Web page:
- EGL - European Gemological Laboratory or EGL is a privately owned, for-profit, gemological lab.
EGL has numerous labs around the world. We have found that their grading differs from that of GIA.
- EGL-USA - EGL USA split from EGL and became independently owned in 1986.
It has labs in New York, Los Angeles, Vancouver and Toronto. We have found that their grading differs from that of GIA.
- Emerald Cut - See Shape.
Emerald cut diamonds are increasingly popular, with many celebrities having opted for emerald cut engagement rings. These rectangular, step cut stones have the advantage of appearing larger than their round counterparts due to their larger surface area. They also make fingers look slimmer, creating the illusion that your fingers are elongated. Less expensive than the round cut diamond, the emerald does have one main downfall: any imperfections are highly visible. It is therefore important to chose an emerald cut stone that has a high clarity grade. They are also less sparkly than rounds and reveal color more.
- Etch Channels - angled openings (inclusions) at the surface, which protrude into the diamond.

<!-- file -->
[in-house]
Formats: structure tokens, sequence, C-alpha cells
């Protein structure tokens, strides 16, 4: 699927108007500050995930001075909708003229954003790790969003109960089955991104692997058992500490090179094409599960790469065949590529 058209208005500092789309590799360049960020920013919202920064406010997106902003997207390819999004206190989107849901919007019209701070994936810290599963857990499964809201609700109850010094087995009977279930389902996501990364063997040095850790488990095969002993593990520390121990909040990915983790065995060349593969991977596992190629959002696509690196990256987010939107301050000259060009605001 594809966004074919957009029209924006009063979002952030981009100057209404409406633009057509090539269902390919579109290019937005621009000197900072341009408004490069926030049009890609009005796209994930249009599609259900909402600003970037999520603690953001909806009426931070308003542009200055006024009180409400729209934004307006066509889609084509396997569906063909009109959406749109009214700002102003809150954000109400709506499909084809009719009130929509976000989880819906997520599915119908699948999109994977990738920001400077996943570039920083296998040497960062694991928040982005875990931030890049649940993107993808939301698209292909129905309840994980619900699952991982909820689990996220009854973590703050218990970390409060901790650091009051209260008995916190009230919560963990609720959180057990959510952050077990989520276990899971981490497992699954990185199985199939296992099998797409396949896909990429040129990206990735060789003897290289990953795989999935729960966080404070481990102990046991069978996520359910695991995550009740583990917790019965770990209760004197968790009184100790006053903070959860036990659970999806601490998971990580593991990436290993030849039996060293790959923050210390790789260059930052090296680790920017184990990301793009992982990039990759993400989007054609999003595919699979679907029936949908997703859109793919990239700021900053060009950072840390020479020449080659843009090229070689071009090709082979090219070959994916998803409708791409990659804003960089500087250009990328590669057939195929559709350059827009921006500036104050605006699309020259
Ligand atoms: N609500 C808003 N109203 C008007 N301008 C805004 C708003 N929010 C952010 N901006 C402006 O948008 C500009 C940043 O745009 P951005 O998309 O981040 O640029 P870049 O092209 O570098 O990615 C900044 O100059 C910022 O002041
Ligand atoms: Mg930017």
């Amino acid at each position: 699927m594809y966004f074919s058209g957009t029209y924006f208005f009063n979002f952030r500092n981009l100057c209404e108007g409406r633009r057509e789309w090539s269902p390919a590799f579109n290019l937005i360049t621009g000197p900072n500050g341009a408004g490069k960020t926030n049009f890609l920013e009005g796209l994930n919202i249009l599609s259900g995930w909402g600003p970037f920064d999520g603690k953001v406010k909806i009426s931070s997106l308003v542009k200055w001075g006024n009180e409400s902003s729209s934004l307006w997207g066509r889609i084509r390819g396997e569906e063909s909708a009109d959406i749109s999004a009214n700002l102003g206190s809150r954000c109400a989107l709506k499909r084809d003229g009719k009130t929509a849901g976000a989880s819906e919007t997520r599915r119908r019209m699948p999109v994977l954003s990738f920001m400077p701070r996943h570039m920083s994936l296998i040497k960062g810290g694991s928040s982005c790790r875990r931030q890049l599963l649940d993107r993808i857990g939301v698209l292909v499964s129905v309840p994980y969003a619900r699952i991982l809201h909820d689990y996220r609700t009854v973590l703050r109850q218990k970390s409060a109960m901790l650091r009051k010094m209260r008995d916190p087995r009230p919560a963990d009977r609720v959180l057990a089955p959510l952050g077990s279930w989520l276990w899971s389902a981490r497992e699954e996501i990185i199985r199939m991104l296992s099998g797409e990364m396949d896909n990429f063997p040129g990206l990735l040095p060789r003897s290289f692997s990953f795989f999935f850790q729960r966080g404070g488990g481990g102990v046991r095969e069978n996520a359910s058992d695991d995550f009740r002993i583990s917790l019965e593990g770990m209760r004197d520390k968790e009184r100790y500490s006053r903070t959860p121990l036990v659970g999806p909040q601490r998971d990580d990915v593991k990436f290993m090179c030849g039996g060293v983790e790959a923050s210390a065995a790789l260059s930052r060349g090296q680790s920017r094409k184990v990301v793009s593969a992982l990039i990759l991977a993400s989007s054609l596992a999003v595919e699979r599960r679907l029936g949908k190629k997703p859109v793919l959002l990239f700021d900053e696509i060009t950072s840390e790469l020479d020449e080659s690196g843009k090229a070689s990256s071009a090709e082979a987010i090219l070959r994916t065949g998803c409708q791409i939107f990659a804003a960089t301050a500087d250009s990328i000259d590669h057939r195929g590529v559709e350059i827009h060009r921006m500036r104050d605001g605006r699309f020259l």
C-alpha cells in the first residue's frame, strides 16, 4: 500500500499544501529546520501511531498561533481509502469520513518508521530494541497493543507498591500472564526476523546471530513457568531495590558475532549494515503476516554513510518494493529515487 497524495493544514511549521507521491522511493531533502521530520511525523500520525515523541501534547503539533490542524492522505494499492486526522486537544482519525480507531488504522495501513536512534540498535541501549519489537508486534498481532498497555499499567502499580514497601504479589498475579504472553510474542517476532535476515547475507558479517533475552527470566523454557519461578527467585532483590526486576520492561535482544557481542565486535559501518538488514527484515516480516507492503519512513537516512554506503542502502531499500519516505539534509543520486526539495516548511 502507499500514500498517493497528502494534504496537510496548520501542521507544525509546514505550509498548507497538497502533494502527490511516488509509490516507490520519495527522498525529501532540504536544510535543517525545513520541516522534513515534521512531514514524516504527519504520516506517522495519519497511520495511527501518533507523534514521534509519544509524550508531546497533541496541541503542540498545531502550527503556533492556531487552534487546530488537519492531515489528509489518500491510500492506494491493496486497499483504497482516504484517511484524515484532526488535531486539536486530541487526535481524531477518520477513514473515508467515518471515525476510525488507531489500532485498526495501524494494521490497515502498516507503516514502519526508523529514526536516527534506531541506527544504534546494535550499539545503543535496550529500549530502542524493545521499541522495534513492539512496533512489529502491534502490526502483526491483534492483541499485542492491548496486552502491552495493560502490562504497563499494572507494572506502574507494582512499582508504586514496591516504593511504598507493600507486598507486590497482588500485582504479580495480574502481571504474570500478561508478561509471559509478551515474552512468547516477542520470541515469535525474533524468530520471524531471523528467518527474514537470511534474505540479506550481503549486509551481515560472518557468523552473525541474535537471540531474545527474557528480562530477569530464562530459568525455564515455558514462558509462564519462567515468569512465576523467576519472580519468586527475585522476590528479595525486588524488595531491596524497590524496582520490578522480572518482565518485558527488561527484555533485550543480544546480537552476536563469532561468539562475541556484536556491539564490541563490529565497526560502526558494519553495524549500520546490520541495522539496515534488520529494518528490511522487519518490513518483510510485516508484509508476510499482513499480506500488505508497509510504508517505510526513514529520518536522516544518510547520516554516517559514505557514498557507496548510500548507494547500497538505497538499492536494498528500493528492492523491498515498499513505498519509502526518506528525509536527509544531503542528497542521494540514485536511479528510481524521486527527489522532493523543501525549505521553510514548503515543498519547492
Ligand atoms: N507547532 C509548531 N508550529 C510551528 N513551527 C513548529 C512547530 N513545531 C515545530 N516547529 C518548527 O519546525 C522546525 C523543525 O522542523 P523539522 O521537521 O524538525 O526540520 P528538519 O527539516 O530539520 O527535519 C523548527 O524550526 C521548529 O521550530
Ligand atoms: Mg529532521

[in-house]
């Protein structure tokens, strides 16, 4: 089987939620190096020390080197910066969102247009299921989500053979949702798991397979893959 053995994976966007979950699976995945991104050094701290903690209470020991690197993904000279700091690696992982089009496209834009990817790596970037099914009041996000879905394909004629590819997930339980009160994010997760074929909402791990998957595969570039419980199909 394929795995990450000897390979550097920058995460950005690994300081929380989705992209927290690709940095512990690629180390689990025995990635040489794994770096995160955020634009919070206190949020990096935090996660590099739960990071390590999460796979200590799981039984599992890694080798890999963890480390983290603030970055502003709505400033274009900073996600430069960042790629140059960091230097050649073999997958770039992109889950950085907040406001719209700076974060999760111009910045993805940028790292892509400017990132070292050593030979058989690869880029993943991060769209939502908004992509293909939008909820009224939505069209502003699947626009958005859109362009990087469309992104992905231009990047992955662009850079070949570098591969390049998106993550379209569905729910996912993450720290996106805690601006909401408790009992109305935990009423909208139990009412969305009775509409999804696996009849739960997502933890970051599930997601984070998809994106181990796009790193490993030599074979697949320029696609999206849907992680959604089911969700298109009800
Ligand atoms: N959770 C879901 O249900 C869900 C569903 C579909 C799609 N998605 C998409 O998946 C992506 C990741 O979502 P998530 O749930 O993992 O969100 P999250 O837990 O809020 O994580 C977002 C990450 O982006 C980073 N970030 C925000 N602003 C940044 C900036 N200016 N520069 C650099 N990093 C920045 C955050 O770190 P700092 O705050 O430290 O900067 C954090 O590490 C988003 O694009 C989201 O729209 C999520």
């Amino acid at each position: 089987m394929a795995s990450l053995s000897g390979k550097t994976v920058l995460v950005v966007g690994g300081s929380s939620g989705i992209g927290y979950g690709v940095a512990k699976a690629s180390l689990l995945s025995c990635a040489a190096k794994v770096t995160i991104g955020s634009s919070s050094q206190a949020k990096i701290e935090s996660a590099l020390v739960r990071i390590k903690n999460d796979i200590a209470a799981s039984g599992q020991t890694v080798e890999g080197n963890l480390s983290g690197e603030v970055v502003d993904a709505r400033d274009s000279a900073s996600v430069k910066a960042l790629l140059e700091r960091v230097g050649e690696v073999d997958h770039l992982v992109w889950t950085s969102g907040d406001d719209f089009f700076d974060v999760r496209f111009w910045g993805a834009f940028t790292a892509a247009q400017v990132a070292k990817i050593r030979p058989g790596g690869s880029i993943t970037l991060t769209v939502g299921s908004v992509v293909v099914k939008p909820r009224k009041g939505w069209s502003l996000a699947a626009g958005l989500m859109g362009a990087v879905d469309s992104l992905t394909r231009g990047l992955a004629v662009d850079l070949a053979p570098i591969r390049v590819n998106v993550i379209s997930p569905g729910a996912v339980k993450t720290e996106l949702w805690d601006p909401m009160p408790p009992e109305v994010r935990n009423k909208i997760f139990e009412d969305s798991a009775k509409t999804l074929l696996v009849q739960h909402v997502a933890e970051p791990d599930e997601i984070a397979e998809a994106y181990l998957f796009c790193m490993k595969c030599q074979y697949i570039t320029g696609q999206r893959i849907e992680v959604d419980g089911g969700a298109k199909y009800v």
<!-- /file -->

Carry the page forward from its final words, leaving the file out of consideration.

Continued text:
Etch channels are rare but do exist. They are normally created either when gas escaped the stone during formation or are left behind when a diamond is laser drilled.
- Extra Facet - sometimes, the cutter will add an extra facet.
Sometimes, the cutter will add an extra facet (so, there are 59 on a round brilliant, for example) often around the girdle, in order to remove an inclusion. While this is not optimal, an extra facet does not necessarily reduce the value of the diamond. The size, positioning and effect of the extra facet on the diamond’s symmetry will determine any variance in the value.
- Eye-Clean - When a diamond has no inclusions visible to the naked eye.
Typically, when the diamond is of SI quality or better. The concept of eye clean can however differ from jeweler to jeweler. When buying an engagement ring, many will opt for a diamond that is eye clean rather than focus on buying the highest clarity grade. After all, if a flawless diamond looks the same to them as a VVS2 then it can make perfect sense. It is a simply a question of personal preference.